The Ocean View High School boys' basketball team, which had been sanctioned by the CIF Southern Section because of violation of a transfer rule, has lost its last chance to go to the 5-A playoffs.
A petition to overturn the sanctions was denied Thursday by Orange County Superior Court Judge Harmon G. Scoville.
The petition, filed by Ocean View Coach Jim Harris, the school's basketball booster group and 12 members of the team, had asked the court to reinstate the Seahawks in next week's playoffs.
Harris said he doubts that he will appeal the verdict.
"There could be grounds for an appeal, but it would be too little too late," he said.
The Seahawks, ranked No. 3 in the Orange County Sportswriters Assn. poll and champions of the Sunset League with a 10-0 record (20-4 overall), ended their season on Wednesday night. Edison, Fountain Valley and Marina high schools will represent the league in the postseason tournament.
Harris, who last fall had appealed the penalties at the Southern Section and State CIF levels but lost, said: "I'm not shocked or surprised. I've become so unemotional for so long that I was prepared to hear that answer. It was an uphill battle all the way."
The Southern Section ruled the Seahawks ineligible for the playoffs for violating CIF Rule 510 (undue influence) in retaining Lynwood transfers Ricky Butler and Desi Hazely at Ocean View in the summer of 1984.
John Myers, Ocean View principal, had forfeited the Seahawks' 24 victories and league title from the 1984-85 season, and decided not to rehire Harris as coach in March, 1985, after a Huntington Beach Union High School District investigation revealed the infraction.
Myers reinstated Harris as coach in May after Harris signed a written admission of guilt, but the Southern Section Executive Committee voted to impose stiffer penalties in August when it decided that the school's self-imposed sanctions were insufficient.
After two unsuccessful appeals, Harris, the Ocean View booster club and 12 players filed a lawsuit against the high school, district and the CIF, claiming that Rule 510 was never violated and that the section's sanctions were excessive.
Scoville's opinion was distributed to members of the press Thursday in a written statement. Harris, after learning of the decision, had a brief team meeting at school, after which several players expressed their disappointment.
"I was pretty shocked--I thought we'd be in the playoffs," said Butler, a 6-foot 6-inch forward. "I just hope we can win the league next year and get into the playoffs. I feel sorry for guys like (seniors) Blaine (DeBrouwer) and Tony (Panzica), who worked so hard and won't get a second chance."
Said Mike Vogtmann, 6-8 senior center: "I wasn't a member of the varsity team last year, but I'm being punished for what happened last season. That's not right."
Added Panzica, a 6-6 forward and three-year starter: "I feel like I've been short-changed my senior year. We had started playing real well in the second half of league play, and now the season is over. It hasn't really hit me yet."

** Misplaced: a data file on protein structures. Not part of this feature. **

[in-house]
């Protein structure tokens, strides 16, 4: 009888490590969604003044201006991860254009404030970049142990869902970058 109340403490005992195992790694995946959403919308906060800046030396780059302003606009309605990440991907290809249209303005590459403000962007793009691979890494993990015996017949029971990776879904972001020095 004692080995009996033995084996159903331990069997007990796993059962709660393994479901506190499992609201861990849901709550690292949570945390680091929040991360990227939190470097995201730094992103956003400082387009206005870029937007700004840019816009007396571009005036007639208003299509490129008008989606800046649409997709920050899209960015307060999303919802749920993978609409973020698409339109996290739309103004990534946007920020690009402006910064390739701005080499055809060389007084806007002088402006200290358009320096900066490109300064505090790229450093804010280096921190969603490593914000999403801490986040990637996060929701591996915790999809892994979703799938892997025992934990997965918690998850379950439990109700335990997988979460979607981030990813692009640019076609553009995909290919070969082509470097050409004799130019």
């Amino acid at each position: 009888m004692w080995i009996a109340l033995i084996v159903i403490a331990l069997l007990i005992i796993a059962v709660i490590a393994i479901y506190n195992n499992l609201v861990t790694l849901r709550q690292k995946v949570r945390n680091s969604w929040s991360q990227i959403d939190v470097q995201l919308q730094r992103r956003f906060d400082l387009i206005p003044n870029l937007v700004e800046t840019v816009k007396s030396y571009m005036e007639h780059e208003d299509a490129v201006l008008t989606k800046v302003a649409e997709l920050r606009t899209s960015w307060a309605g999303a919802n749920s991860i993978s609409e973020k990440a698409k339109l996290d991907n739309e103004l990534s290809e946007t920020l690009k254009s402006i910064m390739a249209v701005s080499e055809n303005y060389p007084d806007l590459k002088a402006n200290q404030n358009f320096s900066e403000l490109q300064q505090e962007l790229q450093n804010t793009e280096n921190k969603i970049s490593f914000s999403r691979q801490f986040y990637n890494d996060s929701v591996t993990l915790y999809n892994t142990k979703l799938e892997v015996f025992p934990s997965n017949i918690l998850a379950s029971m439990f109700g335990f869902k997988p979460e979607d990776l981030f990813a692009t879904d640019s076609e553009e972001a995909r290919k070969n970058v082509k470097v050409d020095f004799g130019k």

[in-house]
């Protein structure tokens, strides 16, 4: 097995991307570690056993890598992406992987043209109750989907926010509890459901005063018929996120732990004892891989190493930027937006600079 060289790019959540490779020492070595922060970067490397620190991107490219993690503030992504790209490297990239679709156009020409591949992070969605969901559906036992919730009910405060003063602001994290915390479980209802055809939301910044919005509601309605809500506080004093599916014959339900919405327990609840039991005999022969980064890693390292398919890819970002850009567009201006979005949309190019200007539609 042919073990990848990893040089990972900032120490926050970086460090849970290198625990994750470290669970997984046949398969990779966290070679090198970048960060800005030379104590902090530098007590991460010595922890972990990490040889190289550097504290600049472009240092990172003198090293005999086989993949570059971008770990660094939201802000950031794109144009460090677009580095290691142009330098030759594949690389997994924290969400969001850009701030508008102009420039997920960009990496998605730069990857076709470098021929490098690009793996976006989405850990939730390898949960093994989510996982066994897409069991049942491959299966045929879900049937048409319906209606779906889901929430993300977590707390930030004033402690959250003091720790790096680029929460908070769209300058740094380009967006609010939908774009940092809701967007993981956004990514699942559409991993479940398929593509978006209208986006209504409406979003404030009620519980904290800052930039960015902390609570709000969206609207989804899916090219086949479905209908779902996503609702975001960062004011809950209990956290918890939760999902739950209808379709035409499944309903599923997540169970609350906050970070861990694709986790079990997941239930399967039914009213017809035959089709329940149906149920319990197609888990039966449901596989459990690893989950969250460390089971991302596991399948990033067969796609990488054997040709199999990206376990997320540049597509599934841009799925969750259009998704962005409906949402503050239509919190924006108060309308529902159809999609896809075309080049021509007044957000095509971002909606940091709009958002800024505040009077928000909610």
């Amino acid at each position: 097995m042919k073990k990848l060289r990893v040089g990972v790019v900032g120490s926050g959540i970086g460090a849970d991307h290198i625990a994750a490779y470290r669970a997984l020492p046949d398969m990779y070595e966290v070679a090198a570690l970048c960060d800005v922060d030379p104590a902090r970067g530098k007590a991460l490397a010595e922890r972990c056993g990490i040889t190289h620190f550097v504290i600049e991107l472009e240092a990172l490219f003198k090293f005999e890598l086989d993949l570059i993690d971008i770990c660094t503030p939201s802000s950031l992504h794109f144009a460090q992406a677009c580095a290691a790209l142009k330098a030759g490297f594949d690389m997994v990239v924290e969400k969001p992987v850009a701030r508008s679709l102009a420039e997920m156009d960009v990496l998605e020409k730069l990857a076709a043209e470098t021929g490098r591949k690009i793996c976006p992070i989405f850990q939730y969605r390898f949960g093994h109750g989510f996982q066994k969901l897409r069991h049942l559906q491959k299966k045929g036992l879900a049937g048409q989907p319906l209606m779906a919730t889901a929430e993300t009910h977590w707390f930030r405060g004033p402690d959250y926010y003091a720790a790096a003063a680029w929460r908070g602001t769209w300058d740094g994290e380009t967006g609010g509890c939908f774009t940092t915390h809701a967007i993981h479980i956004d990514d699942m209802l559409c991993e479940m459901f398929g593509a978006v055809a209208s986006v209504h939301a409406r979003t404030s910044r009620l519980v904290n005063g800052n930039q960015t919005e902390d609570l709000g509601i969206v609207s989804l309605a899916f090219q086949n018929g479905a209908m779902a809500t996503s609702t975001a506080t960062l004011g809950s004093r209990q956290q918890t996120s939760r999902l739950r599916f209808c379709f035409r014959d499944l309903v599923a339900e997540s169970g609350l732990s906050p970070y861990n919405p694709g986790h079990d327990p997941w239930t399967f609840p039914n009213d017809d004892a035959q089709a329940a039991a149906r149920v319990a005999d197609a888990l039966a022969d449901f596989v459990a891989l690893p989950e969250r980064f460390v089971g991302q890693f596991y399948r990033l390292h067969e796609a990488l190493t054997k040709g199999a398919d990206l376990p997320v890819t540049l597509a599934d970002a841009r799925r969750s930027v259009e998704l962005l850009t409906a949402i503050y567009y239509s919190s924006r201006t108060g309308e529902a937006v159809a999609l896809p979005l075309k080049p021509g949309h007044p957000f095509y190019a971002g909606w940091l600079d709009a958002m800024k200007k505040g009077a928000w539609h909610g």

Shane Morris, a senior and the Seahawks' sixth man: "I'm a little angry and very depressed. It's going to take a while to figure everything out. It's kind of confusing."
Scoville made his decision very clear. In his written opinion, he categorically shot down every argument that Harris and his lawyers raised in the case.
Harris' attorneys, John Saginaw and Ray Alvarado, had argued that Rule 510 was ambiguous and that the CIF abused its power in imposing sanctions.
The lawyers also claimed that participation in extracurricular sports is a fundamental right and should be constitutionally protected. Scoville, citing a recent California Court of Appeals case (Steffes v. California Interscholastic Federation) which determined in January that the ability to play extracurricular sports is a privilege and not a right, said it was a privilege.
Harris argued that, because he was not given a hearing when he was first dismissed as coach, he was not afforded due process. The court found that the district had no obligation to provide Harris with a hearing, because he continued to hold his position as a permanent tenured employee (teacher).
Harris also argued that he was coerced into signing the admission of guilt in order to get his coaching job back and that he signed the statement under duress, but Scoville found that the circumstances of the case do not support his claims.
Regardless of the defeat, Harris still believes he is innocent. He maintains that he never broke the intent of Rule 510, which is to "assure that the student athlete is making a free and unpressured choice of his or her high school."
According to the CIF, the 510 violation occurred when Harris took over the process of obtaining an inter-district transfer from the Saddleback Valley Unified School district in August, 1984, so that Butler and Hazely could remain at Ocean View while living in Harris' El Toro home.